Google knows everything - you can't fool the search giant. And if you do manage to fool Google, they're guaranteed to come with an update that will make your hard work at best a waste (and at worst have a negative impact on your visibility). So it doesn't pay to spend time getting links of dubious quality.

If there are untrustworthy websites linking to your website and you are worried that it is harming your website, you can ask Google to disregard the links via the tool reject links.

15. "Outbound links are bad for SEO"

Some claim that outbound links degrades a website's SEO value, because outbound links send both your visitors and your SEO value to other websites. Fortunately, this is completely wrong!

Good quality links on your website can in many cases help your visitors find the information they are looking for (for example in-depth product information) - and the search engines reward your helpfulness. Search engines see outbound links to quality pages as a positive signal that reinforces the credibility of your website.

16. "The more content, the more visitors"

Some people believe that the more content there is on a website, the more visitors it will get. Content is indeed a key factor for visibility in search results, but it is far from always the amount of content that matters.

There's so much content on the web nowadays that if you write a lot of quick and meaningless text just to attract visitors, the text will never appear high enough in search results to ever have an impact. You need to focus on quality over quantity. Quality content makes your website stand out from the crowd, and that's crucial in a digital reality where hundreds of thousands of websites compete for a few spots in search results.

17. "There should be a lot of text on the front page"

The front page is your first chance to make an impression on your users and your first opportunity to signal that your products or services are relevant to them. Text on the front page can be a great way to influence users - and an easy way to give search engines an understanding of your website - but in many cases text is not the best solution.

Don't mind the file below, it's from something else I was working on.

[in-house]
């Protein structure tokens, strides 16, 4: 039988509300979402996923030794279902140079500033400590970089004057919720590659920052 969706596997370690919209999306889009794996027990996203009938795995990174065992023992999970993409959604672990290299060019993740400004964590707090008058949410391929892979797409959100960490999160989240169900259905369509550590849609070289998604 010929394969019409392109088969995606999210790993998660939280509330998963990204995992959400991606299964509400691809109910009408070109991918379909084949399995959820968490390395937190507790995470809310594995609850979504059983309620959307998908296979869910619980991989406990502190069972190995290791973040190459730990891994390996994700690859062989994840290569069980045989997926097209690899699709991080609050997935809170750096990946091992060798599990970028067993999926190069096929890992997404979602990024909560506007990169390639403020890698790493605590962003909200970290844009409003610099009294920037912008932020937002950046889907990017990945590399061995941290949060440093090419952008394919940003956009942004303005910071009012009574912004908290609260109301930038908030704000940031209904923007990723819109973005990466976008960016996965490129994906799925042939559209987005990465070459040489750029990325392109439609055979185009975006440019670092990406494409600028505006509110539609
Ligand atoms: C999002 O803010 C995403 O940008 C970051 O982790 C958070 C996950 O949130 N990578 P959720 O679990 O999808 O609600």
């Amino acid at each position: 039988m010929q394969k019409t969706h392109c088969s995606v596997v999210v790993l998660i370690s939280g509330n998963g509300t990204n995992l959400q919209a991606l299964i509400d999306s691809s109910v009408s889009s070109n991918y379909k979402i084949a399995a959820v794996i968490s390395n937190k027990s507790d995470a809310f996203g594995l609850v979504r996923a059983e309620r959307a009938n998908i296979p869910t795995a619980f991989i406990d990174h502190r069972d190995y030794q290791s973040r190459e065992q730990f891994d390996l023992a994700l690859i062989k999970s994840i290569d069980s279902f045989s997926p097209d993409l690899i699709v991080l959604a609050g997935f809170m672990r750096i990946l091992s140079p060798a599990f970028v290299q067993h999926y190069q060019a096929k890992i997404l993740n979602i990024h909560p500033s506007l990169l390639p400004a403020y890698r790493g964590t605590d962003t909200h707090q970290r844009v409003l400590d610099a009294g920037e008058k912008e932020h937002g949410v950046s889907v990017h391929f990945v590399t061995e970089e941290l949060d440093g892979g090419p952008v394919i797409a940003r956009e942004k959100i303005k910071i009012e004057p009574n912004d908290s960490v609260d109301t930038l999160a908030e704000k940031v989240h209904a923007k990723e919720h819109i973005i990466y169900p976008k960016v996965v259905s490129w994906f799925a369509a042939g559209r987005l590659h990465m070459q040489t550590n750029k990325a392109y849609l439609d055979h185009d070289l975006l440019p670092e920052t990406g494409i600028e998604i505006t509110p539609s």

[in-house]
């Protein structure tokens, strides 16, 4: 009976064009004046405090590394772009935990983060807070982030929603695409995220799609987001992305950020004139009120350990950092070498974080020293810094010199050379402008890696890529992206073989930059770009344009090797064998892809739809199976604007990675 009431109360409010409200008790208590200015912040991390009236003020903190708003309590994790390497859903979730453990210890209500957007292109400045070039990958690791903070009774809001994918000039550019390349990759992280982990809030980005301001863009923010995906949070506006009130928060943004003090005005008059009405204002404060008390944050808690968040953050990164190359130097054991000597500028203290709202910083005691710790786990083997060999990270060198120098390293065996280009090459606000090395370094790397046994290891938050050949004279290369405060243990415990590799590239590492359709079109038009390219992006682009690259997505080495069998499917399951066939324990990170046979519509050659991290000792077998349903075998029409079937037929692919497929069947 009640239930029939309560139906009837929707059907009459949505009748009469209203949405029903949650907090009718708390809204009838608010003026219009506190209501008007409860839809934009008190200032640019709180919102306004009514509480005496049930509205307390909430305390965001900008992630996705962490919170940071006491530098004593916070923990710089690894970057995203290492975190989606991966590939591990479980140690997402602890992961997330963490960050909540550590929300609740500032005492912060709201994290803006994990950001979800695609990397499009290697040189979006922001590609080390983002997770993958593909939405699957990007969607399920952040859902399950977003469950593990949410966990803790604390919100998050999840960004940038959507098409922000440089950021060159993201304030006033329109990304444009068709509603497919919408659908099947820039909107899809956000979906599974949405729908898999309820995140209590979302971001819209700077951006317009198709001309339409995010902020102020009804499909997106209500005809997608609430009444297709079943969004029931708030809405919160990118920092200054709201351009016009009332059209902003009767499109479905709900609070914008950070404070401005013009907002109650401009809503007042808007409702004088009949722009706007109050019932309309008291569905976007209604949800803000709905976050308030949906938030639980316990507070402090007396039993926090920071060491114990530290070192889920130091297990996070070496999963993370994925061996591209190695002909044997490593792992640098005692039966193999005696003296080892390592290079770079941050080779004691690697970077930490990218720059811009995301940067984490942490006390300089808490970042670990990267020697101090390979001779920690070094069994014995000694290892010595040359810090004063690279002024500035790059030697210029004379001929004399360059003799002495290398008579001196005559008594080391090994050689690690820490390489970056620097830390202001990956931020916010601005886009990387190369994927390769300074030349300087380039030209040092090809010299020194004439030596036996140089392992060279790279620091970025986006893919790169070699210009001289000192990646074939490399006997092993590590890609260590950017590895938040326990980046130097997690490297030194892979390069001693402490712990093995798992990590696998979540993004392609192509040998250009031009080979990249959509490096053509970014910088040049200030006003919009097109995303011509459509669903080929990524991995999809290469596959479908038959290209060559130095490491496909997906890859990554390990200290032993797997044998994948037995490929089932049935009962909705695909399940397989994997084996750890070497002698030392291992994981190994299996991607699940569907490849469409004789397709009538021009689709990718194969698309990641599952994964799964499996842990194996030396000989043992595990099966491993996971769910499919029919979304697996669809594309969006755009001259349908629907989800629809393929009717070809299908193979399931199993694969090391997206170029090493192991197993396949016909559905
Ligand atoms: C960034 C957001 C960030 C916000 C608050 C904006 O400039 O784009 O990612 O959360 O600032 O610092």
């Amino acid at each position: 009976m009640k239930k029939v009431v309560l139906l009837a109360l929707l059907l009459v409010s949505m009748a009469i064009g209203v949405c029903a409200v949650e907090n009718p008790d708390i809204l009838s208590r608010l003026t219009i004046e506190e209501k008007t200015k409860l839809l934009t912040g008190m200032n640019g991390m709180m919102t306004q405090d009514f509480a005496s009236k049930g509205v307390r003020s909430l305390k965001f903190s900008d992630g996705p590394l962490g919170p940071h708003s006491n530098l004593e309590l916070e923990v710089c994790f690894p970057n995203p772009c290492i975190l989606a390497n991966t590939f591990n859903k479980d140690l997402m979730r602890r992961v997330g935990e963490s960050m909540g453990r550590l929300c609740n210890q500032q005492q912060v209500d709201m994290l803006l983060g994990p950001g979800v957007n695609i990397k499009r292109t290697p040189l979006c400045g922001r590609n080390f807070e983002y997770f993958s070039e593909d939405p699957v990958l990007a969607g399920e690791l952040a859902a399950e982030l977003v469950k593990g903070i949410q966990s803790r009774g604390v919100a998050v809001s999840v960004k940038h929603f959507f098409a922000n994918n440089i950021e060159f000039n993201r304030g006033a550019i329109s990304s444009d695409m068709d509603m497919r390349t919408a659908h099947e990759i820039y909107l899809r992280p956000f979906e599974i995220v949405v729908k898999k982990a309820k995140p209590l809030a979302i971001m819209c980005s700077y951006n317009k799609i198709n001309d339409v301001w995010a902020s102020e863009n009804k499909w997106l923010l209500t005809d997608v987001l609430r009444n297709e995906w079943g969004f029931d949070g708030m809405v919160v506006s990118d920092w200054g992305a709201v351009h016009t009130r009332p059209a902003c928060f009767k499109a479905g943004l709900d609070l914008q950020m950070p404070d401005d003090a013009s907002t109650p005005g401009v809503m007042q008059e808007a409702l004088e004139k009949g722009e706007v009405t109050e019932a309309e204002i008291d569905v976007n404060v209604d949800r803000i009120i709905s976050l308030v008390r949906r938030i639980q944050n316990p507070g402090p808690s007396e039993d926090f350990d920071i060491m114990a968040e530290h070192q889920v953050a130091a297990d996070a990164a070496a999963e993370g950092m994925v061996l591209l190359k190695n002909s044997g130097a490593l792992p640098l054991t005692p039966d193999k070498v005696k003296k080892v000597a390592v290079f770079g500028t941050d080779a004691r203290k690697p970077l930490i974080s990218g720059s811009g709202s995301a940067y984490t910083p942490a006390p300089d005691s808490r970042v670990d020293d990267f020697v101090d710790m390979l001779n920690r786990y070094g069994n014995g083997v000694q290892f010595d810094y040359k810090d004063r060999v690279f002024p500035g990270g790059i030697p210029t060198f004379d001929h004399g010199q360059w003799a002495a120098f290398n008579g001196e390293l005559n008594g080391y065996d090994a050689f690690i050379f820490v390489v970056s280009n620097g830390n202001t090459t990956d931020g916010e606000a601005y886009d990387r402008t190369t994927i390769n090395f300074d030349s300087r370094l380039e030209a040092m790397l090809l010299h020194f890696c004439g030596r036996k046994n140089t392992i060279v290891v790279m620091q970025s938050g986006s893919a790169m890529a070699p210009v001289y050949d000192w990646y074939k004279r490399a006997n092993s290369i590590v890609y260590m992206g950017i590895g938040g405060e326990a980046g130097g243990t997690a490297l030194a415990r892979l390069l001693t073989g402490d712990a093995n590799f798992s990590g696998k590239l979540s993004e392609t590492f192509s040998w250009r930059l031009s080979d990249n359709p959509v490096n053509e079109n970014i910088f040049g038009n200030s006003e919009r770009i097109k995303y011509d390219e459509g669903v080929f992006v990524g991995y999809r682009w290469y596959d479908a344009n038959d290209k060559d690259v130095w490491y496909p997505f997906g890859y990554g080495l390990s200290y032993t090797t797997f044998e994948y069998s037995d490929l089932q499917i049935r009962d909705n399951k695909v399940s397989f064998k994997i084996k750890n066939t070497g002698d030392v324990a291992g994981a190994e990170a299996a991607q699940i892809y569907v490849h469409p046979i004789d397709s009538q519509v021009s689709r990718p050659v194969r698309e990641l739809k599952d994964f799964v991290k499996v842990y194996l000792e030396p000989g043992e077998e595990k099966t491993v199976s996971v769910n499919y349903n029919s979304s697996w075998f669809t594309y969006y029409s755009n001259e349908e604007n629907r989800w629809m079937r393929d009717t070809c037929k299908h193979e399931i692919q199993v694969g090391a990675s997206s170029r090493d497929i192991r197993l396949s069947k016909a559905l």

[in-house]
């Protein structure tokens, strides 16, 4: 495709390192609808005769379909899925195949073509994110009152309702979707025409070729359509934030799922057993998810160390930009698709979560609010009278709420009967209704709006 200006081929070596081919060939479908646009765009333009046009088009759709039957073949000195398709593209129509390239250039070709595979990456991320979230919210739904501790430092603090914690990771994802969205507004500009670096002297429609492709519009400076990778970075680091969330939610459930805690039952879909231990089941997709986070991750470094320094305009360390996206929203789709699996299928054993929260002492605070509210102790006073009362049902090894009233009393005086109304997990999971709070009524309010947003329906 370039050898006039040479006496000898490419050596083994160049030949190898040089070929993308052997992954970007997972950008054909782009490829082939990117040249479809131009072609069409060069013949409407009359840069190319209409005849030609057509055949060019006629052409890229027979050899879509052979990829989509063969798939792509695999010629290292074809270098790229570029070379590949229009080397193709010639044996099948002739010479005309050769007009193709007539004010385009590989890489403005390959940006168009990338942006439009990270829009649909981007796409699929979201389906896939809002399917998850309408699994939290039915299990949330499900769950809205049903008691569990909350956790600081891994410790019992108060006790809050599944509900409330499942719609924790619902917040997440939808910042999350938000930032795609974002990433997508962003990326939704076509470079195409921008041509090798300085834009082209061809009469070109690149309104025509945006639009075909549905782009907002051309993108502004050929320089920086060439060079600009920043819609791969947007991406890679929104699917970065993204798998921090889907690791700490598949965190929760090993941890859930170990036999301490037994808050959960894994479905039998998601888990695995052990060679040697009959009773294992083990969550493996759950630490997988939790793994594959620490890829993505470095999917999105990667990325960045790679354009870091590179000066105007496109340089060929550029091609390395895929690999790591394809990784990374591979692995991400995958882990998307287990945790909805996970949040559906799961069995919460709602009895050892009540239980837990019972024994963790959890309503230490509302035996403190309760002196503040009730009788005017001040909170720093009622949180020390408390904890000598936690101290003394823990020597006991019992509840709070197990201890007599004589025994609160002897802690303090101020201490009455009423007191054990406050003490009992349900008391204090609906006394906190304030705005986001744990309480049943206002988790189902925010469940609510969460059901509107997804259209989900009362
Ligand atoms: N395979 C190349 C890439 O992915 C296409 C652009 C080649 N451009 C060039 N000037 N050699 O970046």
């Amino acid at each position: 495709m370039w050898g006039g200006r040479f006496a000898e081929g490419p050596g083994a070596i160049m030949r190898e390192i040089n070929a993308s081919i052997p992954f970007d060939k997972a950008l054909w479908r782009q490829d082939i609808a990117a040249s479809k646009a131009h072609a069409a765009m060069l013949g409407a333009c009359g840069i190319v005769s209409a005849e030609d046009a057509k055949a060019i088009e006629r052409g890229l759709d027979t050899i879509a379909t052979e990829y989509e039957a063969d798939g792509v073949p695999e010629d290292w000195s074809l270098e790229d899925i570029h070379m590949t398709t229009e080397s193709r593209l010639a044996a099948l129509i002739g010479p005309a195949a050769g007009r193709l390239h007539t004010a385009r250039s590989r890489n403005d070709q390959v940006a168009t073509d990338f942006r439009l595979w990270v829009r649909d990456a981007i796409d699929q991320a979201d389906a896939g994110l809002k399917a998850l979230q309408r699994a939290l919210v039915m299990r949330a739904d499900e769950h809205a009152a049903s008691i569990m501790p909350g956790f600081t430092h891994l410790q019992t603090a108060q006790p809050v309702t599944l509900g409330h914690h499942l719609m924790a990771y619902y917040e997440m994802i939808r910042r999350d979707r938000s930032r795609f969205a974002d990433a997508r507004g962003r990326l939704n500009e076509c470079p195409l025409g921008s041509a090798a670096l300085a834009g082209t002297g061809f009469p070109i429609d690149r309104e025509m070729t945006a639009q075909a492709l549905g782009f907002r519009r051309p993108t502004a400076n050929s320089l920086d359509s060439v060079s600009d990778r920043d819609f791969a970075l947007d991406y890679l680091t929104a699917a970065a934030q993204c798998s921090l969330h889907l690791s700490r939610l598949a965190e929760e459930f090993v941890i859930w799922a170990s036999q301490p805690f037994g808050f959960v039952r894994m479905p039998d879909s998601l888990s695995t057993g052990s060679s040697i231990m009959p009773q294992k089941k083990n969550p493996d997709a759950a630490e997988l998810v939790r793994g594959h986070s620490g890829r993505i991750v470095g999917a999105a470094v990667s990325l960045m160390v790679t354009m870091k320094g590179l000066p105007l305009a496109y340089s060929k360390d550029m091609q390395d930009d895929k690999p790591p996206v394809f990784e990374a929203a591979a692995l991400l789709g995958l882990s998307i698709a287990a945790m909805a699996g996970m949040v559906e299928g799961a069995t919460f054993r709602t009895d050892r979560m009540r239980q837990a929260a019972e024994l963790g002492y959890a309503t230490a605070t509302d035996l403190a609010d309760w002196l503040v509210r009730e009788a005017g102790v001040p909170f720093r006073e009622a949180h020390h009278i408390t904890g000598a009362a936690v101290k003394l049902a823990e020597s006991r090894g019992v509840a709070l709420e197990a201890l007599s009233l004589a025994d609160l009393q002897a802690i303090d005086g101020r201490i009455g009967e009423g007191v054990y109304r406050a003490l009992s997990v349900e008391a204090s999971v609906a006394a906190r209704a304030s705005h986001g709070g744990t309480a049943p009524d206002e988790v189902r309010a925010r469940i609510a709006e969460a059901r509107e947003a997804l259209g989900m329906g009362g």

The front page of the ginatricot.com webshop, for example, is characterised by beautiful and inspiring product images, while the front page of facebook.com is characterised by a "Create user" form. In both cases, the amount of text on the front page is minimal, but search engines can easily understand what the two websites are about because search engines combine information from the whole website (and not just the front page).

So you need to think carefully about how best to present your company and products to your users on your front page. For example, the front page can contain text, images, video, features or forms - or a combination of these. Search engines understand text best, but your front page needs to speak to your users.

18. "H1 is the most important element on the page"

H1 headings (used for headings) has been very important for SEO in the past, because headings tell you something short and clear about what content you can expect to find on the page. Today, however, the importance of H1 headings is significantly less. Search engines have become good enough to recognise that a large piece of text at the top of a website is a heading - whether it is surrounded by an H1 tag or not.

The most important thing is to present your most important concepts and information about the page content at the top of the page - and preferably in a large and easy-to-read font. And of course you might as well use an H1 tag, as it's often the easiest and it often has a number of design advantages in terms of styling different text types.

19. "Images should not be SEO optimised"

On-page SEO is more important than ever, and that includes images (including all forms of illustration). Search engines are not yet good enough to look at an image and understand what it is an image of. That's why it's important to give images alt-texts and relevant file names, so that search engines have a chance to understand what the images show.

Image optimization on your website strengthens the credibility of your website and enables your website to gain visibility in search engine image searches. Google can currently index the following image formats: bmp, gif, jpg, jpeg, png, webp and svg.

20. ".com domains rank best"

It is a misconception that .com domains generally rank better than other domains. The misconception may be that .com domains have a good brand, that they are easy to remember and that they are associated with a large number of large, well-known companies and brands. But that doesn't mean they rank better than other domains.

The only domains that are to some extent favoured by search engines are .edu, .gov, .int and .mil. These domains are restricted, meaning that only specific governmental and educational institutions are allowed to own them. Such institutions have a high credibility in society, and it is therefore natural that search engines weight them slightly higher than others.